Cincy archbishop ‘stunned’ by Vatican request to delay sex abuse vote

Archbishop of Cincinnati Dennis M. Schnurr in 2013. FILE

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Archbishop of Cincinnati Dennis M. Schnurr in 2013. FILE

Schnurr: Holy See’s decision ‘enormous disappointment.’

The leader of southwest Ohio’s half-million Roman Catholics said the Vatican’s request last week to delay a planned vote of U.S. bishops on sexual abuse reform and new accountability measures was an “enormous disappointment.”

In a letter sent to priests and deacons this week, then released to the Dayton Daily News by his spokesman, Cincinnati Archbishop Dennis Schnurr said “the Catholic bishops of the United States are acutely aware of the anger and frustration of all the faithful; thus, the request to not proceed as planned stunned all of us.”

The United States Conference of Catholic Bishops planned to vote at its fall assembly last week on proposals aimed at “the pressing issue of bishop accountability.”

The action was in response to the revelation earlier this year an allegation of sexual abuse was substantiated by the Archdiocese of New York against ex-cardinal Theodore McCarrick, and the revelations this summer in a Pennsylvania grand jury report that more than 300 priests collectively abused more than 1,000 children over decades.

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“We planned to debate and vote on specific measures which the Executive Committee, of which I am a member, had worked diligently to prepare in the weeks leading up to the Assembly,” Schnurr wrote. “At the last minute, the Holy See asked us to not vote on these measures, but rather wait for the February meeting that Pope Francis has called to seek a global solution to this issue.”

“Naturally, our initial reaction was enormous disappointment,” Schnurr wrote.

The archbishop’s letter is an unusually direct critique of the Holy See, the seat of the worldwide Catholic church’s central administration, over which Francis is the absolute monarch. The pope has final authority over appointing or removing bishops.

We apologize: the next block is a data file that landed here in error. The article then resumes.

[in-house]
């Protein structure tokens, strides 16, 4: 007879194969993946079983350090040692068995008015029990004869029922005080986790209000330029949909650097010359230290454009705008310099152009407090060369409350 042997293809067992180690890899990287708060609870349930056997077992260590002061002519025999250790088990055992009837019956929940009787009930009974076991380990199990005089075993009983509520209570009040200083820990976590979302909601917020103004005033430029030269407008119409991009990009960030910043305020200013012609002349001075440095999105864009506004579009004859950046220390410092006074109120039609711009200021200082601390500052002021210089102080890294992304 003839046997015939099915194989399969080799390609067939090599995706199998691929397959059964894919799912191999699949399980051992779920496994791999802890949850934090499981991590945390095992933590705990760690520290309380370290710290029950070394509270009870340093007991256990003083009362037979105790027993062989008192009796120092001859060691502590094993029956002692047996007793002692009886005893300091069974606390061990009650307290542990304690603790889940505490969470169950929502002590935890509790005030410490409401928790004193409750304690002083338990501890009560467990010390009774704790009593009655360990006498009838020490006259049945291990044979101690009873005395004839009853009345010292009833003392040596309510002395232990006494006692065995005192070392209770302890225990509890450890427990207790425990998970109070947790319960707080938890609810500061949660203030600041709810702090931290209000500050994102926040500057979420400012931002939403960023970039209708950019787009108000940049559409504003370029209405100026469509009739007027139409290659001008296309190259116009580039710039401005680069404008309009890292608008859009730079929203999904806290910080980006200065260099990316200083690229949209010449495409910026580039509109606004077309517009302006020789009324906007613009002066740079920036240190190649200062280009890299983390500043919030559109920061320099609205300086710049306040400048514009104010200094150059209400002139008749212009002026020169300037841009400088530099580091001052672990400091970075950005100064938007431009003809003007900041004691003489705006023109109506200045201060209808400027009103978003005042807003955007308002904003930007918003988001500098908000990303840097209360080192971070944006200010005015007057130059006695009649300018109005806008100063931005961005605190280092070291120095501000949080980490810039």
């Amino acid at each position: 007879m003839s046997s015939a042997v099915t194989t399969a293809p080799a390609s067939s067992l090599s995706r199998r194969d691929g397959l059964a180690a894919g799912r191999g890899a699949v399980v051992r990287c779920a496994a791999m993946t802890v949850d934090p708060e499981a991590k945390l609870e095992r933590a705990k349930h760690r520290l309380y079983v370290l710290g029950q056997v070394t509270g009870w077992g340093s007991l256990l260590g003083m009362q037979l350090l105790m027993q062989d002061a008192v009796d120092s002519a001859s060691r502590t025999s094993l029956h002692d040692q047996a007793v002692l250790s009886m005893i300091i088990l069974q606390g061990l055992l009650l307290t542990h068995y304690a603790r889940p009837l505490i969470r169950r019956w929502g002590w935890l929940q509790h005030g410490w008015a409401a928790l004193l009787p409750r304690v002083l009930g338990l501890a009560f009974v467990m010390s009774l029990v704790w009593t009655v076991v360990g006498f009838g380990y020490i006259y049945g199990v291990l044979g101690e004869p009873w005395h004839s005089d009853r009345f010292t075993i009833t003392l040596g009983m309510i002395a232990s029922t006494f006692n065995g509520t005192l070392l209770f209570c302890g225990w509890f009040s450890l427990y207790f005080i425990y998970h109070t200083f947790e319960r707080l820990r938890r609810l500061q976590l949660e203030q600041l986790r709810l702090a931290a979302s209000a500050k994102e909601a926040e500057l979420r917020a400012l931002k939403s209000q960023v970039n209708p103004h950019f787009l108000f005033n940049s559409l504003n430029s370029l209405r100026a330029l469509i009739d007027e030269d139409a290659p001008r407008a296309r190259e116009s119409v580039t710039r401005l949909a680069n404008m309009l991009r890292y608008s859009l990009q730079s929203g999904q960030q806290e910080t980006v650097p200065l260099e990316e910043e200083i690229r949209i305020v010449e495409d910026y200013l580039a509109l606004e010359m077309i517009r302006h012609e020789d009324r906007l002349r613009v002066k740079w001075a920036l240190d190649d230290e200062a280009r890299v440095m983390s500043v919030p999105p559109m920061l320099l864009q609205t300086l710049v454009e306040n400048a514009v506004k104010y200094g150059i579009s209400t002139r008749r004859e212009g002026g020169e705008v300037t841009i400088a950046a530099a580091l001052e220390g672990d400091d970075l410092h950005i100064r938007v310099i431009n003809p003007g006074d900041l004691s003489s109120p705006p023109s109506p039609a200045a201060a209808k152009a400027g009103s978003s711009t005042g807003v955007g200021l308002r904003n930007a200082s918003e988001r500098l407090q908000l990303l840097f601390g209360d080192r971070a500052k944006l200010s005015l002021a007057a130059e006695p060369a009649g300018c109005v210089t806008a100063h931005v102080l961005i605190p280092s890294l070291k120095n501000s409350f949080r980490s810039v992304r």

Among the proposals of the U.S. bishops is the establishment of a process for investigating complaints against bishops, reported through a third-party compliance hotline, by a national commission of lay people. The bishops also seek national guidelines for the publication of lists of names of clerics facing substantiated abuse claims, and the completion of investigations into McCarrick.

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Vincent Miller, a professor of religious studies at the University of Dayton, a Catholic school, said the guidelines proposed by the bishops will have to be reconciled with the church’s cannon law, or else those accused would be able to appeal beyond them.

“I can only assume this is the reason for the Vatican’s last-minute request for delay,” Miller said in an email. “That was extremely poor communication. But I suspect it’s better than having to ask for their revision in February.”

Miller said he saw Schnurr’s letter as “a sincere attempt to communicate that the bishops take this issue seriously, despite the postponement of the vote.”

Schnurr said there are no active cases of clerical abuse of children in the archdiocese, though a Dayton Daily News investigation earlier this year revealed the costs of the decades of abuse still mounts each year, as do the number of allegations.

In fiscal year 2018, which ended in June, allegations were made to the archdiocese against seven priests, all of whom are dead, the newspaper found. Each of those allegations was referred “to the appropriate civil authority,” a spokesman said.

In 2003, the Archdiocese of Cincinnati pleaded no contest to criminal charges it failed to report sexual abuse of children by priests.

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